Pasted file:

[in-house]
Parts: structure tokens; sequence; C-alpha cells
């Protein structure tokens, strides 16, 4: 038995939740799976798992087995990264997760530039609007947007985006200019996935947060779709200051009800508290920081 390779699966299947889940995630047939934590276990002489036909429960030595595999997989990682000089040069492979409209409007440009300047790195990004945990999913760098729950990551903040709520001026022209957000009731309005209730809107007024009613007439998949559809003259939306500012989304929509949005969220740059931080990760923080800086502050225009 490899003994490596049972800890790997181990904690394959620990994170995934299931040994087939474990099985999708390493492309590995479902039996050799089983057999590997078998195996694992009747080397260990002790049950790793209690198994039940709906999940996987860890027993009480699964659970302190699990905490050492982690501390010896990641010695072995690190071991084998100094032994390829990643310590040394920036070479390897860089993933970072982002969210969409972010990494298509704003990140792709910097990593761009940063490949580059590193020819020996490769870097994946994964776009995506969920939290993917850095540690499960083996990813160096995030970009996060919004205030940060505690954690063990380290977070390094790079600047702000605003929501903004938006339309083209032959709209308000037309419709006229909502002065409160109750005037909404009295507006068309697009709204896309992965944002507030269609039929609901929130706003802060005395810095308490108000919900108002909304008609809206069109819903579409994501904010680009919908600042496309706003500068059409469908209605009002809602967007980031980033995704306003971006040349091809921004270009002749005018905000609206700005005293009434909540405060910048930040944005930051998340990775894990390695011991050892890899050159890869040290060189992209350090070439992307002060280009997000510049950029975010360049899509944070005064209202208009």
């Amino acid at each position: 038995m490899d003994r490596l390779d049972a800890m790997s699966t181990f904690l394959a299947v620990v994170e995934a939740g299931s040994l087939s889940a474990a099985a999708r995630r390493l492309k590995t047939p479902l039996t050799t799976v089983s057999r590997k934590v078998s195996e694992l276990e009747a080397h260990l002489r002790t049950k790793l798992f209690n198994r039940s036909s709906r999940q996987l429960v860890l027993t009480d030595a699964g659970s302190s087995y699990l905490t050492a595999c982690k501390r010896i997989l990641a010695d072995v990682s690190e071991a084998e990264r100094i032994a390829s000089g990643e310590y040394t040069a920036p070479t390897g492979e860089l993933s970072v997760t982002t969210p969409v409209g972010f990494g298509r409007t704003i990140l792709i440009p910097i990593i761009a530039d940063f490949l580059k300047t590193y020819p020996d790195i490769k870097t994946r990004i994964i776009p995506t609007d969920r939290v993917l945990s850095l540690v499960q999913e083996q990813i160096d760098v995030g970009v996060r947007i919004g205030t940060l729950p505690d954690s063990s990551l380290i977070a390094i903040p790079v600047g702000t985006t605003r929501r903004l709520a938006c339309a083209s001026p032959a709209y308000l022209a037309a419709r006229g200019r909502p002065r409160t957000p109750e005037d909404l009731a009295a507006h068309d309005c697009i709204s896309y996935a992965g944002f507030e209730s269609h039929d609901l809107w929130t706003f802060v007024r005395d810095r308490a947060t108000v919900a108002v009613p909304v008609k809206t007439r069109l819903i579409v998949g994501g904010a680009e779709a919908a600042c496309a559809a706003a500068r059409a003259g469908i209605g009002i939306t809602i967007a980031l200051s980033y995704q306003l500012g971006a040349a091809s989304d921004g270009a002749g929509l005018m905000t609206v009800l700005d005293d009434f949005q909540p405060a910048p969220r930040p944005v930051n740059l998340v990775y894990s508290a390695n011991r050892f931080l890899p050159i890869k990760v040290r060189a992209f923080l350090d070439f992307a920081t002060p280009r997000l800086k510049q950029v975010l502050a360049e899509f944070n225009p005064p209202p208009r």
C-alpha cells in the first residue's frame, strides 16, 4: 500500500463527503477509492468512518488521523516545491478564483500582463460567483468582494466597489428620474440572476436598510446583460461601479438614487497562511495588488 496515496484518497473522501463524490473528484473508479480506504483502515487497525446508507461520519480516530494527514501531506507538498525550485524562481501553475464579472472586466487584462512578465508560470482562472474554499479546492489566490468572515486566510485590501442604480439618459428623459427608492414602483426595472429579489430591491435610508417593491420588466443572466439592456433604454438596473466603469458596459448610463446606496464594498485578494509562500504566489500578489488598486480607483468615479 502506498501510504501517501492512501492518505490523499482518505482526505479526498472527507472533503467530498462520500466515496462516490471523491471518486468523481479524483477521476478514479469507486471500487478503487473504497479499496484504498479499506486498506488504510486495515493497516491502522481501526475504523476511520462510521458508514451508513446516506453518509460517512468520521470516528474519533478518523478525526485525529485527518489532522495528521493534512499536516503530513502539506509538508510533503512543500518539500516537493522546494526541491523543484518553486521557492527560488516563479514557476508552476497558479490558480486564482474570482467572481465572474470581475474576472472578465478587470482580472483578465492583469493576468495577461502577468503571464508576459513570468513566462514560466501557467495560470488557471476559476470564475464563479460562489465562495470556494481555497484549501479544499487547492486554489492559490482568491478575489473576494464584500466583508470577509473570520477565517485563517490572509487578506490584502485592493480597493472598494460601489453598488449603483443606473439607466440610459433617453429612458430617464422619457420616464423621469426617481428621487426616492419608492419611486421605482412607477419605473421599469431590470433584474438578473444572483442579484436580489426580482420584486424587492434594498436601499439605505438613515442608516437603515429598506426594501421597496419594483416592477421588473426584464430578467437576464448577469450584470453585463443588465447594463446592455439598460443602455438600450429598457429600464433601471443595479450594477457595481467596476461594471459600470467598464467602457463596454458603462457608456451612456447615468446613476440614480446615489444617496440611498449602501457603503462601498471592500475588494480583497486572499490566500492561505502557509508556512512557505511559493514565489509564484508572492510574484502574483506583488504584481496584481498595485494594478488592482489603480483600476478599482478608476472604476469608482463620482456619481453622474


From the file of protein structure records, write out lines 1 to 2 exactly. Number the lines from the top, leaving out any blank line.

[in-house]
Parts: structure tokens; sequence; C-alpha cells